Remembering a soldier who survived war — but not without scars
William Pate was injured in the First World War — and his grandson never forgets
The man who came back from the Great War was not the same person who left, years before. The photographs confirm it.
My paternal grandfather, William Pate, was forever changed by a German gas attack in 1916. Mustard gas can melt and burn your skin and destroy your lungs.
He almost died, and was left so damaged that he was sent out of his regiment, the Argyll and Sutherland Highlanders, as an invalid.
But he survived, he was one of the lucky ones, although he carried the physical and mental scars for the rest of his life.
Those changes played a part in why he married so late and that made his sons, my father included, lucky, as well. They were born too late to serve in the next war — meaning that they lived to have families of their own.
Those small connections — the gas attack that damaged but did not kill, the late marriage, my father being too young to serve in the Second World War — are why remembering remains important to me.
Millions of Canadians have their own reasons to remember.
Many of them are inextricably linked to tragedy because what we remember on Nov. 11 are the men and women who did not come home, the ones who shall grow not old, as we that are left grow old.
More than 115,000 Canadians died in the First and Second World Wars, Korea and more recently in Afghanistan.
'All soldiers hate war'
That number is vast, which is why we take those small memories, those small connections, and use them to link ourselves to events that would otherwise be lost in the past.
"You become immune when you just look at the numbers," said Ken Hynes, a retired army major and curator of the Army Museum in the Halifax Citadel.
"So you try to associate those experiences with real people who were there and the effects war had on them."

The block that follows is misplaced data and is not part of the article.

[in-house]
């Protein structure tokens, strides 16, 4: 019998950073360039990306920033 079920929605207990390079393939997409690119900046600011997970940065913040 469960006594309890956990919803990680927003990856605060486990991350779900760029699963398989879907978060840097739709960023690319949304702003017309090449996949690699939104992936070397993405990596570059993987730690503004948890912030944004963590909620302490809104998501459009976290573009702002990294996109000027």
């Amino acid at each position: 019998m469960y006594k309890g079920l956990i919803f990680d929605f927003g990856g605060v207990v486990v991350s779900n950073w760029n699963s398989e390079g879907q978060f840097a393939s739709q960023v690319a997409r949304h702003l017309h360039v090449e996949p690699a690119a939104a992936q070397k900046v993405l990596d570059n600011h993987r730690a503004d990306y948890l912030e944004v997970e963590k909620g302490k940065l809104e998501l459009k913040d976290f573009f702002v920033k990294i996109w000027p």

Hynes spent 30 years in the military and like all soldiers, sees no beauty in war.
"All soldiers hate wars," he said.
"On Nov. 11, we don't glorify war. We commemorate the lives of Canadian soldiers who gave everything for their own country. We commemorate, not glorify."
It's an important distinction and one sometimes forgotten.
The cenotaph in London, one of the first erected to honour those killed in the First World War, includes the words "the glorious dead." That phrase was chosen not by a soldier, but by a politician, Britain's wartime prime minister, David Lloyd George. Many who served saw no glory.
'Failure of citizenry'
As we remember those who died, those who fell with their faces to the foe, we must also remember those who lived. Their stories are not the ones of young men frozen forever in century-old sepia photographs, but rather the ones that tell the true horror of war: that it lives on, long after the guns fall silent.
"It's important to remember because failing to do that is a failure of citizenry," Hynes said. "We need to remember by giving life to those stories."
But all too often, those stories were never told.
The soldiers have no reference point with which to share their experiences with those who were not there. And so, like my grandfather, they lived with their anguish — preferring silence to sharing.
The story is told by what is left undone and unsaid. It's pieced together from occasional oblique references to not making loud noises.
Sometimes that's from discovered photographs, never on display. The give away might be the catch-all phrase "because of the war," used as an unsatisfactory answer to a multitude of childish questions.
The only legacy we saw of my grandfather's service was his ceremonial regimental sword.
He left it leaning in a garage with garden tools, a favourite toy of children who only wanted to play as soldiers.
David Pate is a the producer of CBC's Maritime Noon.